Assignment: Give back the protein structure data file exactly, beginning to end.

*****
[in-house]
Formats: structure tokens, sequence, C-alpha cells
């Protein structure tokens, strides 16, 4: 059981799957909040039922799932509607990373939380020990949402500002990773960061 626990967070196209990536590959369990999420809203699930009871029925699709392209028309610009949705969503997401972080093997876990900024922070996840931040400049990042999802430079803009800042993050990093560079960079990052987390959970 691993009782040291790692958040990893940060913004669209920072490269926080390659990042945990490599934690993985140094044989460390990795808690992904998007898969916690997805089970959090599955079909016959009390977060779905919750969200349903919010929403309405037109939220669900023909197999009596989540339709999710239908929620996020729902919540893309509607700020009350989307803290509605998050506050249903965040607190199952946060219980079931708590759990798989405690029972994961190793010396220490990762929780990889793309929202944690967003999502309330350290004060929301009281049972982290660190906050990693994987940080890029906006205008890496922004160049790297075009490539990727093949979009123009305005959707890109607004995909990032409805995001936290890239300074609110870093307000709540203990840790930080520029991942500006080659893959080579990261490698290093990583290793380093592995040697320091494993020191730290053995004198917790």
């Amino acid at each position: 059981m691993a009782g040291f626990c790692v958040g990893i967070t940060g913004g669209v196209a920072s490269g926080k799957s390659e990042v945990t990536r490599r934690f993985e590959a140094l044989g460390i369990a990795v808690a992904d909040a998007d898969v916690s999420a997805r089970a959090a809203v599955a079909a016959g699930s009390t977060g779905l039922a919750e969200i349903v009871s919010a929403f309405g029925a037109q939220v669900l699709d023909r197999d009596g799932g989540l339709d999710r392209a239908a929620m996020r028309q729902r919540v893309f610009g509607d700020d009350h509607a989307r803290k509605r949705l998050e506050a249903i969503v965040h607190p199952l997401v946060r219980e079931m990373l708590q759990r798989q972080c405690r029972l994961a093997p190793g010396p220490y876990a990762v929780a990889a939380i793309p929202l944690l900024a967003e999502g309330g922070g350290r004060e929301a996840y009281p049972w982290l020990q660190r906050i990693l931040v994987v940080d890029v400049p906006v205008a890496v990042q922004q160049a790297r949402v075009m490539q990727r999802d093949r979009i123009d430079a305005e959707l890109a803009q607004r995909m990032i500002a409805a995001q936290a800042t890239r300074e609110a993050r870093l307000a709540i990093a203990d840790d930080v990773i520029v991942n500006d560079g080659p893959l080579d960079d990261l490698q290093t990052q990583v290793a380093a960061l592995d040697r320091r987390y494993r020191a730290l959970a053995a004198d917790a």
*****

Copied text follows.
[in-house]
Formats: structure tokens, sequence, C-alpha cells
């Protein structure tokens, strides 16, 4: 059981799957909040039922799932509607990373939380020990949402500002990773960061 626990967070196209990536590959369990999420809203699930009871029925699709392209028309610009949705969503997401972080093997876990900024922070996840931040400049990042999802430079803009800042993050990093560079960079990052987390959970 691993009782040291790692958040990893940060913004669209920072490269926080390659990042945990490599934690993985140094044989460390990795808690992904998007898969916690997805089970959090599955079909016959009390977060779905919750969200349903919010929403309405037109939220669900023909197999009596989540339709999710239908929620996020729902919540893309509607700020009350989307803290509605998050506050249903965040607190199952946060219980079931708590759990798989405690029972994961190793010396220490990762929780990889793309929202944690967003999502309330350290004060929301009281049972982290660190906050990693994987940080890029906006205008890496922004160049790297075009490539990727093949979009123009305005959707890109607004995909990032409805995001936290890239300074609110870093307000709540203990840790930080520029991942500006080659893959080579990261490698290093990583290793380093592995040697320091494993020191730290053995004198917790």
């Amino acid at each position: 059981m691993a009782g040291f626990c790692v958040g990893i967070t940060g913004g669209v196209a920072s490269g926080k799957s390659e990042v945990t990536r490599r934690f993985e590959a140094l044989g460390i369990a990795v808690a992904d909040a998007d898969v916690s999420a997805r089970a959090a809203v599955a079909a016959g699930s009390t977060g779905l039922a919750e969200i349903v009871s919010a929403f309405g029925a037109q939220v669900l699709d023909r197999d009596g799932g989540l339709d999710r392209a239908a929620m996020r028309q729902r919540v893309f610009g509607d700020d009350h509607a989307r803290k509605r949705l998050e506050a249903i969503v965040h607190p199952l997401v946060r219980e079931m990373l708590q759990r798989q972080c405690r029972l994961a093997p190793g010396p220490y876990a990762v929780a990889a939380i793309p929202l944690l900024a967003e999502g309330g922070g350290r004060e929301a996840y009281p049972w982290l020990q660190r906050i990693l931040v994987v940080d890029v400049p906006v205008a890496v990042q922004q160049a790297r949402v075009m490539q990727r999802d093949r979009i123009d430079a305005e959707l890109a803009q607004r995909m990032i500002a409805a995001q936290a800042t890239r300074e609110a993050r870093l307000a709540i990093a203990d840790d930080v990773i520029v991942n500006d560079g080659p893959l080579d960079d990261l490698q290093t990052q990583v290793a380093a960061l592995d040697r320091r987390y494993r020191a730290l959970a053995a004198d917790a």